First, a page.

Tasmania - A New State of Wine
Spectacular Cradle Mountain.
Complexity, simplicity, wild landscapes and sophistication - yet remarkably unspoilt. This is the impression that I came away with from a recent wine trip to Tasmania. Wine men generally prefer to stick with the familiarity of the environment that they are most comfortable with and those places are with the company of jovial winemakers, fine wine, lots of barrels and bottles. Economically Tasmania has been considered to be a bit of a wasteland, high rates of unemployment, little industry and high running costs for such a small population base. Economics being what they are, the numbers don't always tell the full story, and in Tasmania, the real story is behind the numbers - in fact on a Global basis if it had absolutely no numbers attached to it at all, one could present a very strong argument that the world should subsidize this piece of global paradise - yes place a levy on every soul on the planet, and in return allow them a week exploring the feutures of this beautiful place.
Chubby wine men don't make good mountain climbers and my advise is get fit first prior to departing on your Tassie adventure - and whatever you do, if you're going into the wilderness do as the boy scouts say 'be prepared'. It's remarkable to watch the casual approach that visitors have to the wilderness, going into the wilderness 'gung ho' and hoping to emerge unscathed. In many of the National Parks, the Rangers have established Board Walks for the tourists, and this ensures that the wilderness remains protected and that most members of the touring public return, however, accidents can still happen. I do not propose to make this article into a nature guide, that is best left for others who are more qualified, however, following are some of the more outstanding attractions worth visiting should you ever make it to Tasmania.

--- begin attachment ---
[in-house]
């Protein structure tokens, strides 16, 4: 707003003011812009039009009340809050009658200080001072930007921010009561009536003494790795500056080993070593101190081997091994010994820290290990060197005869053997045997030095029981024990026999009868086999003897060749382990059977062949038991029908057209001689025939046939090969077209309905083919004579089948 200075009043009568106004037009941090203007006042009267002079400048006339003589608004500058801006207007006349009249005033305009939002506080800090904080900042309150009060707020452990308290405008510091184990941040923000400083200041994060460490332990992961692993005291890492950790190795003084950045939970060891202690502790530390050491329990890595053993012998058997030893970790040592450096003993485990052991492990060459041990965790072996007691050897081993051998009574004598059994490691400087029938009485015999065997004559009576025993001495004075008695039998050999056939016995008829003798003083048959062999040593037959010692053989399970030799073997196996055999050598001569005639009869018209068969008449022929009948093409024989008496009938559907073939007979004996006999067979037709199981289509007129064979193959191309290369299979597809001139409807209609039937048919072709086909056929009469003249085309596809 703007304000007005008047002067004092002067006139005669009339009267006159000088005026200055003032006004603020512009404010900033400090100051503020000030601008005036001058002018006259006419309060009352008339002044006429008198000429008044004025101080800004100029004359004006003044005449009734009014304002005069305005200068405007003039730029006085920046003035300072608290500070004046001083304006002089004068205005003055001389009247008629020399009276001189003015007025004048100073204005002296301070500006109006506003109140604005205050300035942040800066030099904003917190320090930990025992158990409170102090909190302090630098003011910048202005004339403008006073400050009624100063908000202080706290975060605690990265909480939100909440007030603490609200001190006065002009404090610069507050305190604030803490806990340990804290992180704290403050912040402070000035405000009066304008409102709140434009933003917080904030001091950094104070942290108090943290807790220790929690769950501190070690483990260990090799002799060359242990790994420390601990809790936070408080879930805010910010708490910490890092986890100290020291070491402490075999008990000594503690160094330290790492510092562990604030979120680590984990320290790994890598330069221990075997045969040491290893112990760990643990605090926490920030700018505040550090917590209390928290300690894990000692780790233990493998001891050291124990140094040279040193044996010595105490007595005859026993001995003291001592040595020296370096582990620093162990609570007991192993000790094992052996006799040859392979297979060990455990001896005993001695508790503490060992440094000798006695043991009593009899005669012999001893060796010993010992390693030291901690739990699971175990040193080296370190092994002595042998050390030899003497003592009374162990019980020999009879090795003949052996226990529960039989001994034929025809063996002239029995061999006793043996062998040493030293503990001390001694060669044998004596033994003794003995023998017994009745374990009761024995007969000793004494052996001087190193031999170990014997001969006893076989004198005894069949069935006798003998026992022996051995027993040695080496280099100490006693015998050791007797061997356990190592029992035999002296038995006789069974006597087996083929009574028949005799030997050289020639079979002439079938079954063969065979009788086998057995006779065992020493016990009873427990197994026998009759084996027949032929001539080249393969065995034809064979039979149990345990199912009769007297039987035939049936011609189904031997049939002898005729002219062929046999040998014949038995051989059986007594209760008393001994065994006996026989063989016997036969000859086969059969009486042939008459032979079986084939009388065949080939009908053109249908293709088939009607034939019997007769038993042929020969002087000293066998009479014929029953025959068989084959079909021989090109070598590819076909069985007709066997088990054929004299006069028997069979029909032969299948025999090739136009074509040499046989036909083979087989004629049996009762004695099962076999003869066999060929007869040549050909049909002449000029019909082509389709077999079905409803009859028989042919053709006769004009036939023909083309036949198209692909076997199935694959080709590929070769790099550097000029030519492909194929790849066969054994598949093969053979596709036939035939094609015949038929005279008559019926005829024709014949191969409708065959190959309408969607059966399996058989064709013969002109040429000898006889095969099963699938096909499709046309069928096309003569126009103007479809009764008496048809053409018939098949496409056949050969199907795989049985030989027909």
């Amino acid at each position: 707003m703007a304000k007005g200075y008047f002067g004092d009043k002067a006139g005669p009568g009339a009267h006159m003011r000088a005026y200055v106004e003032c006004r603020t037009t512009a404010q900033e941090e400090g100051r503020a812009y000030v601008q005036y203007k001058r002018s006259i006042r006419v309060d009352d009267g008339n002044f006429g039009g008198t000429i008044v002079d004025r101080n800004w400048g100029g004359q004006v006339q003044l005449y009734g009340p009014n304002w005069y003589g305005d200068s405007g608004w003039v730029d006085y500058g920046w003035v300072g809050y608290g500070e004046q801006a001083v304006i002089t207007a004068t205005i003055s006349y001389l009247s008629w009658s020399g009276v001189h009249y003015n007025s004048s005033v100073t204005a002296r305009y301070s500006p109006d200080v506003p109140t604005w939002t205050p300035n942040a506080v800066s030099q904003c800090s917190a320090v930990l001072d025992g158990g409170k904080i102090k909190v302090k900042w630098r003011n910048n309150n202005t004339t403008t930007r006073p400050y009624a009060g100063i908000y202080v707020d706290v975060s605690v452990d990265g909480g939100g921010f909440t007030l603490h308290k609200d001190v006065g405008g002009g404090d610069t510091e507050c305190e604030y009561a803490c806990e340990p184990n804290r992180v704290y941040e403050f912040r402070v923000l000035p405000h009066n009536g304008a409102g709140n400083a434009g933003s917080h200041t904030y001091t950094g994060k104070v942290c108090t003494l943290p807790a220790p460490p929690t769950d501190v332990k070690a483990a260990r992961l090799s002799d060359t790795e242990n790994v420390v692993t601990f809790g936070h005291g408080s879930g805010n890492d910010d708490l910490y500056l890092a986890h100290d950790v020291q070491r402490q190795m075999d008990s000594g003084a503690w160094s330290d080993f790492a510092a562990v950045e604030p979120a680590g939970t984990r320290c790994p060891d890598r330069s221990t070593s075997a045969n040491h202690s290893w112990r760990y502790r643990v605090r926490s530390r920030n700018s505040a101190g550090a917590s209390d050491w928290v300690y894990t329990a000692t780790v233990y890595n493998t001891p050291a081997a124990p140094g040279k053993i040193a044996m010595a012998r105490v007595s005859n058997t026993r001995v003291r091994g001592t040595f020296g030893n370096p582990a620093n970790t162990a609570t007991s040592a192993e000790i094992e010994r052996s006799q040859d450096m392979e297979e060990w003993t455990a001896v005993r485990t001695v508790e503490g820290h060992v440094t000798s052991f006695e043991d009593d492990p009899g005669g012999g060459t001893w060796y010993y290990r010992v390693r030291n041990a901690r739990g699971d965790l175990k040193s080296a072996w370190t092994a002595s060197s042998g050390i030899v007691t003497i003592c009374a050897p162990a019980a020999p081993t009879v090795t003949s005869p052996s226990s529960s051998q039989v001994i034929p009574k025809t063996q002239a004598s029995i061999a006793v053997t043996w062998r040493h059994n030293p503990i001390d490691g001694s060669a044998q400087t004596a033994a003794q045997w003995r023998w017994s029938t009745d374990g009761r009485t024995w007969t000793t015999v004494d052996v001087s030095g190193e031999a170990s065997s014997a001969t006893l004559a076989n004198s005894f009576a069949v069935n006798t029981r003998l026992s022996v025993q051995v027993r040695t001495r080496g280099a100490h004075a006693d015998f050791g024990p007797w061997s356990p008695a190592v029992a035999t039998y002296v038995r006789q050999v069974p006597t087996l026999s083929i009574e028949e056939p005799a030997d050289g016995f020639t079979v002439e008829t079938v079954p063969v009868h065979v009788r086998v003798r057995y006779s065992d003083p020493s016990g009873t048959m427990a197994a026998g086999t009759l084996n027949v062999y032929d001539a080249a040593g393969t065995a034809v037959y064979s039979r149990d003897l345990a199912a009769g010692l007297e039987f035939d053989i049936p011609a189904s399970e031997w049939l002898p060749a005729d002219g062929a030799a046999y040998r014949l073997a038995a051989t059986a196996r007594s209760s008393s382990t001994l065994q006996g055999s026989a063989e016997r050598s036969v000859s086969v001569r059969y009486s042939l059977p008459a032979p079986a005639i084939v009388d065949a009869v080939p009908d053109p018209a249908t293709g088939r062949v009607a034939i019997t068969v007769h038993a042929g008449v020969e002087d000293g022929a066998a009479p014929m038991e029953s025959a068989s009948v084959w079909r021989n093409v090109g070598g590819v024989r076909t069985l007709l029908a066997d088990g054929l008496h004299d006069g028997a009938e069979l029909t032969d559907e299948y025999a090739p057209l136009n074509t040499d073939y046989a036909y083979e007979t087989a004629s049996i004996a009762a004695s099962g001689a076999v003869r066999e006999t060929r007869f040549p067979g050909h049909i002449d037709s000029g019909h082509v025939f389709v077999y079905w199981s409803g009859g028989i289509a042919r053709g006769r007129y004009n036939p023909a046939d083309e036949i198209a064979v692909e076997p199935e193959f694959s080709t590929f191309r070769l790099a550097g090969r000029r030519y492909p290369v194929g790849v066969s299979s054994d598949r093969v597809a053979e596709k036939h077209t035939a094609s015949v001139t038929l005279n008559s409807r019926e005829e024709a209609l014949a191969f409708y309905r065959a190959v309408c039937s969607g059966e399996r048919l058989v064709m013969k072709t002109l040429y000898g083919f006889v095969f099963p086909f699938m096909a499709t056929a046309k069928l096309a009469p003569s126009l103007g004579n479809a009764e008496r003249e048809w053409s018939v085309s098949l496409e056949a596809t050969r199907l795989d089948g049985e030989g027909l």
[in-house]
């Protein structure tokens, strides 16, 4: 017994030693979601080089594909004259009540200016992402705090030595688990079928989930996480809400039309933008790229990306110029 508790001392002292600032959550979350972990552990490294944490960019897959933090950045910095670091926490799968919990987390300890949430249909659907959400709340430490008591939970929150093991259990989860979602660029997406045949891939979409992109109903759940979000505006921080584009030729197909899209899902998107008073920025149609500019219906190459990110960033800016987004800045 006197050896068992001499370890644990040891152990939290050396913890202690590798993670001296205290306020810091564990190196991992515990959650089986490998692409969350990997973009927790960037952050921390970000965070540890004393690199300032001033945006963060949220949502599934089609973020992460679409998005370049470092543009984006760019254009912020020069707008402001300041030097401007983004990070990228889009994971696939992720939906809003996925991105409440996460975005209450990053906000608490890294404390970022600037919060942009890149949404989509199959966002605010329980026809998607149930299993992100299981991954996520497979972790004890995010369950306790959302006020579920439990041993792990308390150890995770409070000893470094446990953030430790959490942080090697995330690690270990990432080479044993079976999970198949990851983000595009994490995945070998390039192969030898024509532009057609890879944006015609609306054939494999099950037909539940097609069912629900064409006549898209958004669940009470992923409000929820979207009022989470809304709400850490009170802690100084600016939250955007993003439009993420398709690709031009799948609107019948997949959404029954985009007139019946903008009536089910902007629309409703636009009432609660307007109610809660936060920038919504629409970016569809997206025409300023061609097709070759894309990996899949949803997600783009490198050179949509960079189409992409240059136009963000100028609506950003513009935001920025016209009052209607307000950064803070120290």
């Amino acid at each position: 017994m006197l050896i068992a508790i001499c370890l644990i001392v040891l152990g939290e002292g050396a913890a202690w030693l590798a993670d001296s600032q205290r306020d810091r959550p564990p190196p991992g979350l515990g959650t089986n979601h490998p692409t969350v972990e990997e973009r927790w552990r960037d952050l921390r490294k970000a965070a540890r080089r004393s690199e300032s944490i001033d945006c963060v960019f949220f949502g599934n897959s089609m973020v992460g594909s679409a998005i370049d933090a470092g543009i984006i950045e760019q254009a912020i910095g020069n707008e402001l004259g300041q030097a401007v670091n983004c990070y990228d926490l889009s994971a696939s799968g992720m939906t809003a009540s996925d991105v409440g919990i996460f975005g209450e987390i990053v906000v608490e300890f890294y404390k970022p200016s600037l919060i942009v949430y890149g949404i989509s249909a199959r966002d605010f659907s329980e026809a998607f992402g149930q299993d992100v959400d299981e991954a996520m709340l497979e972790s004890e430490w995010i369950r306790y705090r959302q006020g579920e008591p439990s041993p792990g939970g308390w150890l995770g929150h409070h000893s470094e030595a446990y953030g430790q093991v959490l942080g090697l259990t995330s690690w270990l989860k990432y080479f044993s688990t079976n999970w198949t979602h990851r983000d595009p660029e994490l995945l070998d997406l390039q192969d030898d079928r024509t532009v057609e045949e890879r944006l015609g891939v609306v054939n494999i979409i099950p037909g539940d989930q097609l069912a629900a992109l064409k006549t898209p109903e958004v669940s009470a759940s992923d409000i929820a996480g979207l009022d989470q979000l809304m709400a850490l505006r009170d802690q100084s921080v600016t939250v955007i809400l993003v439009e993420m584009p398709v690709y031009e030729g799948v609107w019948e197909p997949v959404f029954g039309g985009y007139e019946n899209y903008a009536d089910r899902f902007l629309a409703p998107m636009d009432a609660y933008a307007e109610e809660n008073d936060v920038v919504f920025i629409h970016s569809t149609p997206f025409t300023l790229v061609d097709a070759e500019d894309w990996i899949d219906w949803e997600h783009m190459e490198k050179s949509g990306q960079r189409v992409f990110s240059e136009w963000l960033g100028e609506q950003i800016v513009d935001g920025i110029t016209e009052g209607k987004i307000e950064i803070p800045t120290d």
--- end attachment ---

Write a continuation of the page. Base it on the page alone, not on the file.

This was our first stop over in Tasmania, with the eccentric Simon Houghton, and his roof top bath. This is a place well worth visiting, with Hawley House Pinot and Chardonnay now available for sale.
The Freycinet Peninsula requires time to absorb, and I suggest a minimum stay of 3-4 days. The seascapes are spectacular, and it's a very therapeutic experience to sit on the rocks and watch the waves crashing - being 'bitten' by salt spray.
A delightful large country town with all the ammenities of a big city. Charming architecture and grand gardens with a spectacular harbour.
Acid rain and environmental devastation on a grand scale. An eerie moonlike landscape, mostly stripped of vegetation, but fighting back after many years. A lesson on the follies of man.
A town reinvented. With its main industry of forestry in decline, the innovative townsfolk have discovered tourism and are doing it with style.
Tasmania's Amazon River, tranquil with wonderful reflections in the water due to the high tannin content, which is leached from the button grass. Everywhere in Tasmania the water is brown and provides a mirror for the landscape above it.
Lake St. Clair
A large lake of tranquility, spoiled by the presence of a hydroelectric station on a distant shore that at first glance appears to be a Grecian temple - but on second glance it's a power station.
The tourists are beginning to accumulate in large numbers - the human ants scramble between trees and board walks and are in awe at the breathtaking beauty. Balance is the issue here - man versus wilderness.
Charming coastal town, dominated by 'The Nut' - a large rock formation that creates a surreal experience in this beautiful place.
- Nick Chlebnikowski